Tutorial 1 : Suspended weight#

This is the first of a series of tutorials. In this tutorial we will model a weight hanging from a support-point via an elastic cable.

Learning points:

  • Starting a new Scene

  • Adding a Rigid body, points and a cable

  • Plotting the result

  • Getting numerical results

It helps if you know python (the programming language) but this tutorial should be possible to follow without.

Step 0#

These two lines are always the same. They basically load the program.

The first line tells python to import everything ( * ) from DAVE.

The second line instructs python to import everything from the DAVE.jupyter package as well. This part of DAVE contains functionality to work with jupyter lab

from DAVE import *
from DAVE.jupyter import *
DAVEcore version = 2.0 from c:\python\miniconda3\envs\book\Lib\site-packages\DAVEcore.cp311-win_amd64.pyd
! Blender not found - Blender can be installed from the microsoft windows store.   if you have blender already and want to be able to use blender then please either:
   - configure windows to open .blend files with blender automatically 
   - add the folder containing blender-launcher.exe to the PATH variable.

Step 1#

Before we can model anything we need to create a “Scene”. A Scene is place to build a model. Other software may call it a world, model or scenario or file. But we call it scene.

To create a new scene we use the Scene() command. This creates a new Scene and gives us a reference to it. We need this reference (name) to do anyhting with the scene, so we store it in a variable. As default we use “s”.

Tech: Scene is a “class” (blueprint) and calling it invokes its constructor. The constructor builds an instance (object) based on that class. The object is erected somewhere in the memory of the computer. To know where to find it the constructor gives a reference with the adress of thing that was build. We store that adres in a variable with name s.

s = Scene()

We can plot the world to see that it is empty. We use the show function which was imported from DAVE.jupyter.


This is indeed as big, empty world.

Step 2 - add content#

We now have an empty scene. We can start modelling by adding “nodes” to the scene. Node is the term used for “something” in the model. Other software may call it elements or objects.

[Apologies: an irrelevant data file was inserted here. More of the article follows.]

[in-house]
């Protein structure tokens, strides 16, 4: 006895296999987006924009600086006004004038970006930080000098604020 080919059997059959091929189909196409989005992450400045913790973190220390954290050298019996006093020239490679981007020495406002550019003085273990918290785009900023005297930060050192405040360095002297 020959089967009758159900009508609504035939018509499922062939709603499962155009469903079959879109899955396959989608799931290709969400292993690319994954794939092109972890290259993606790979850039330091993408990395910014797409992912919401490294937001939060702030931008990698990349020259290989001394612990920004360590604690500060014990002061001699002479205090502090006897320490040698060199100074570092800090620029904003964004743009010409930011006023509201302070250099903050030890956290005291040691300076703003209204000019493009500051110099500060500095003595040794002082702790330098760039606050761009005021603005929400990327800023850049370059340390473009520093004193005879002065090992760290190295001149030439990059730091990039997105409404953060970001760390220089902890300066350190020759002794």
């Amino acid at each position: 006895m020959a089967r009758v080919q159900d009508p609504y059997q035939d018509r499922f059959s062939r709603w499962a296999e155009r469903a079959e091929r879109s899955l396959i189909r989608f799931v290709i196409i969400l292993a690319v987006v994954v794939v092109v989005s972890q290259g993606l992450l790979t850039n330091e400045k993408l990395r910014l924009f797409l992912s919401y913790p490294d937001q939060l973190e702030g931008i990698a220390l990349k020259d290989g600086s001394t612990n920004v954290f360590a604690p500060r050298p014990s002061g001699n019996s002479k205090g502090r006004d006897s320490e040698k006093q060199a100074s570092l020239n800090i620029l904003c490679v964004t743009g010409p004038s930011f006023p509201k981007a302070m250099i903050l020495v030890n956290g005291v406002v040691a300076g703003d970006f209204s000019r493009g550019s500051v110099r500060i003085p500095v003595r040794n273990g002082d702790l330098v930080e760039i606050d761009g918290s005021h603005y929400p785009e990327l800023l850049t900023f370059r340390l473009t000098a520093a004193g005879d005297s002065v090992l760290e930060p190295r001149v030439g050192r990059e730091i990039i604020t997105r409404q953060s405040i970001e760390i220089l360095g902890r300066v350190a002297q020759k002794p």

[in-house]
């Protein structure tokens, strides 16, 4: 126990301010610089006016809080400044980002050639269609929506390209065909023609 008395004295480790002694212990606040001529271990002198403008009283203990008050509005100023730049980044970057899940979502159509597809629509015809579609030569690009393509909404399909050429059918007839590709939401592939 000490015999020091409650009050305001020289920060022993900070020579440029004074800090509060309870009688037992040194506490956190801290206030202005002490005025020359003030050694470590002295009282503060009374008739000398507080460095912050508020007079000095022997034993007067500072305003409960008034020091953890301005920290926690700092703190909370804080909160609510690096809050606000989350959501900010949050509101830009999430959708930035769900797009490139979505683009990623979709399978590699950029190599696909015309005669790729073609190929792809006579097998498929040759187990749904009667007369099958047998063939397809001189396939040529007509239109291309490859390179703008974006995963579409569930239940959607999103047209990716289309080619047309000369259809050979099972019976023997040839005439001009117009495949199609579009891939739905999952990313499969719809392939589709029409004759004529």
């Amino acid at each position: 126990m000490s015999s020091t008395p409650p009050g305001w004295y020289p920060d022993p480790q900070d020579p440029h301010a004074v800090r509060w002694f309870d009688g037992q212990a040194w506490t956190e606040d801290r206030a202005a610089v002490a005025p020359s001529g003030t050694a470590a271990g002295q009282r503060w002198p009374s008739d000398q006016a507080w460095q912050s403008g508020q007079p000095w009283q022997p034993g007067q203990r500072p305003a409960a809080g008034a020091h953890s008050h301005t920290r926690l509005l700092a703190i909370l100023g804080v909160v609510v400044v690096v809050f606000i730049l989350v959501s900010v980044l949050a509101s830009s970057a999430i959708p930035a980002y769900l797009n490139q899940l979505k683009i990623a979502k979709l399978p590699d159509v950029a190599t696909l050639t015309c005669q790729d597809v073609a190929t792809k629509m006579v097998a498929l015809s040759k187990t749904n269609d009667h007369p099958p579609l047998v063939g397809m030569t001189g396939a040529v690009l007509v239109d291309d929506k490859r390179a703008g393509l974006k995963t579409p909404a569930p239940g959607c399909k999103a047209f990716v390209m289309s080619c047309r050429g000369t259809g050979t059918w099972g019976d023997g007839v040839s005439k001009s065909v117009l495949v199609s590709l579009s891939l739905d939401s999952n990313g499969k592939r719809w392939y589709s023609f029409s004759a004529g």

There are many different types of Nodes. For this model we will use three different ones.

  1. A suspension point

  2. A Cable

  3. A Rigid-Body to model the weight

  4. A liftpoint on the weight

The attachments points of the cable are Point-type nodes.

Adding a Point node to the scene is done using the following command:

s.new_point('Hook', position = (1,2,10))
Hook <Point>

This created a Point at global position 0,0,10 Every node in a scene needs to have a unique name, the name of this node is “Hook”

Tech: Just like the scene, our newly added Point is an object. The class of the object is Point or DAVE.scene.Point. We did not store a reference to this object. Luckily the scene did. The scene contains a list with all node objects that live in its world. This is why we create the object by calling a method of the scene object.

Step 3 - display#

We can see what is in the scene in two ways:

  1. By writing the names of all elements to the screen

  2. By producing a 3D plot of the scene.

Plotting the names can be done using the print_node_tree() command:

Hook [Point]

This shows that there is a single Node in the scene. The name of the node is “Hook” and its type is “Point”.


The hook is now shown as a gray sphere.

Note that this plot contains the scene as it is at this moment. If we add nodes to the scene later then the plot will not automatically be updated unless we call show again.

Adding the weight#

A body can be added using a rigid-body node. It can be created using the new_rigidbody method of scene. The cog prescribes where the cog of the body is relative to its origin. The mass is the mass in metric tonnes (1000 kg)

Fixed = False means that this body is not fixed to the world. It is free to move.

s.new_rigidbody('Weight', mass=1, cog = (0,0,0.5), fixed= False, position = (1,1,0) )
Weight <RigidBody>

This creates a new rigid body node with name “Weight”, mass 10 and a center of gravity at 0,0,0.5 The fixed = False means that the body is free to move in all six degrees of freedom.

For clarity we define the position of the body to be x=1, y=1 and z=0. We could have omitted the position as the position of the body will be solved later by the equilibrium solver.


The CoG of the body is shown as a purple 3D CoG symbol. If you look closely then you see three arrows as well. They represent the origin of the body.

the origin of the body is located as global coordinates x=1, y=1 and z=0 The CoG of the body is located at x=0, y=0 and z=0.5 relative to the origin of the body.

Local and global coordinate systems#

It is good to realize tha the body that we just created has it own axis system. The CoG of the body is define relative to that axis system. If the body moves, then the CoG moves with it. Like it should.


The second poi needs to be attached to the weight. To achieve that we provide the node with a “parent”. If a node has a parent-node then it means that it is rigidly connected to that node. In that case the position of that node is given in the local axis system of the parent.

We provide a parent by saying parent = ‘Name’. In this case the parent is ‘Weight’